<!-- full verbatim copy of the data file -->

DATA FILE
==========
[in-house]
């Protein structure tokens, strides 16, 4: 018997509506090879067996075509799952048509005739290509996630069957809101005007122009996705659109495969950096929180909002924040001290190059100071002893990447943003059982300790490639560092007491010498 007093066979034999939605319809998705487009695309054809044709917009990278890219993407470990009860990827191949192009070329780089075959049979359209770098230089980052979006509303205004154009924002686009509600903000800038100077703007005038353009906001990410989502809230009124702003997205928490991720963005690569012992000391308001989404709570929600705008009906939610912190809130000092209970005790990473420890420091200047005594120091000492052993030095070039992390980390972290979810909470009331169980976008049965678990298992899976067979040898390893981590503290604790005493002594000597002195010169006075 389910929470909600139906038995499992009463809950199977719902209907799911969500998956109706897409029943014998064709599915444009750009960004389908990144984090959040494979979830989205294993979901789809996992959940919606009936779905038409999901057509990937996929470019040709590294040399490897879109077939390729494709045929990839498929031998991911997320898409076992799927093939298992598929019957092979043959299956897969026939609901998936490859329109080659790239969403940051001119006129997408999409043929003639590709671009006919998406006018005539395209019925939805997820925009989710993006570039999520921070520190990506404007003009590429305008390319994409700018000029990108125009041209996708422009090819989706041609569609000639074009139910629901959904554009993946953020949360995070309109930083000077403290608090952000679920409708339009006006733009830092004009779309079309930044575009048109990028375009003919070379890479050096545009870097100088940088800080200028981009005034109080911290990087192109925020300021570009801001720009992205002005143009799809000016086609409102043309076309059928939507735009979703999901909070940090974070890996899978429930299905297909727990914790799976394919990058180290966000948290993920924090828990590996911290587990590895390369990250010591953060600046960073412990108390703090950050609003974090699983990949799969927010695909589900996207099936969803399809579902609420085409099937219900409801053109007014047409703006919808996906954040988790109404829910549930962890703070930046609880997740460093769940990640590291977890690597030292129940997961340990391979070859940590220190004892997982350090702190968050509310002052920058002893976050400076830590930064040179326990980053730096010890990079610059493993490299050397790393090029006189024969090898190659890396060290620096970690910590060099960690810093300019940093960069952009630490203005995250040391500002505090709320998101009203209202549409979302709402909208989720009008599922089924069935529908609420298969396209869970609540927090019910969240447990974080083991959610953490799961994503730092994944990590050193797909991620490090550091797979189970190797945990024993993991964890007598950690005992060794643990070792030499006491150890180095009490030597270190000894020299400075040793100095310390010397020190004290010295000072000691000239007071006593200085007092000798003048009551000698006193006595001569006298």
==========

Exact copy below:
[in-house]
């Protein structure tokens, strides 16, 4: 018997509506090879067996075509799952048509005739290509996630069957809101005007122009996705659109495969950096929180909002924040001290190059100071002893990447943003059982300790490639560092007491010498 007093066979034999939605319809998705487009695309054809044709917009990278890219993407470990009860990827191949192009070329780089075959049979359209770098230089980052979006509303205004154009924002686009509600903000800038100077703007005038353009906001990410989502809230009124702003997205928490991720963005690569012992000391308001989404709570929600705008009906939610912190809130000092209970005790990473420890420091200047005594120091000492052993030095070039992390980390972290979810909470009331169980976008049965678990298992899976067979040898390893981590503290604790005493002594000597002195010169006075 389910929470909600139906038995499992009463809950199977719902209907799911969500998956109706897409029943014998064709599915444009750009960004389908990144984090959040494979979830989205294993979901789809996992959940919606009936779905038409999901057509990937996929470019040709590294040399490897879109077939390729494709045929990839498929031998991911997320898409076992799927093939298992598929019957092979043959299956897969026939609901998936490859329109080659790239969403940051001119006129997408999409043929003639590709671009006919998406006018005539395209019925939805997820925009989710993006570039999520921070520190990506404007003009590429305008390319994409700018000029990108125009041209996708422009090819989706041609569609000639074009139910629901959904554009993946953020949360995070309109930083000077403290608090952000679920409708339009006006733009830092004009779309079309930044575009048109990028375009003919070379890479050096545009870097100088940088800080200028981009005034109080911290990087192109925020300021570009801001720009992205002005143009799809000016086609409102043309076309059928939507735009979703999901909070940090974070890996899978429930299905297909727990914790799976394919990058180290966000948290993920924090828990590996911290587990590895390369990250010591953060600046960073412990108390703090950050609003974090699983990949799969927010695909589900996207099936969803399809579902609420085409099937219900409801053109007014047409703006919808996906954040988790109404829910549930962890703070930046609880997740460093769940990640590291977890690597030292129940997961340990391979070859940590220190004892997982350090702190968050509310002052920058002893976050400076830590930064040179326990980053730096010890990079610059493993490299050397790393090029006189024969090898190659890396060290620096970690910590060099960690810093300019940093960069952009630490203005995250040391500002505090709320998101009203209202549409979302709402909208989720009008599922089924069935529908609420298969396209869970609540927090019910969240447990974080083991959610953490799961994503730092994944990590050193797909991620490090550091797979189970190797945990024993993991964890007598950690005992060794643990070792030499006491150890180095009490030597270190000894020299400075040793100095310390010397020190004290010295000072000691000239007071006593200085007092000798003048009551000698006193006595001569006298």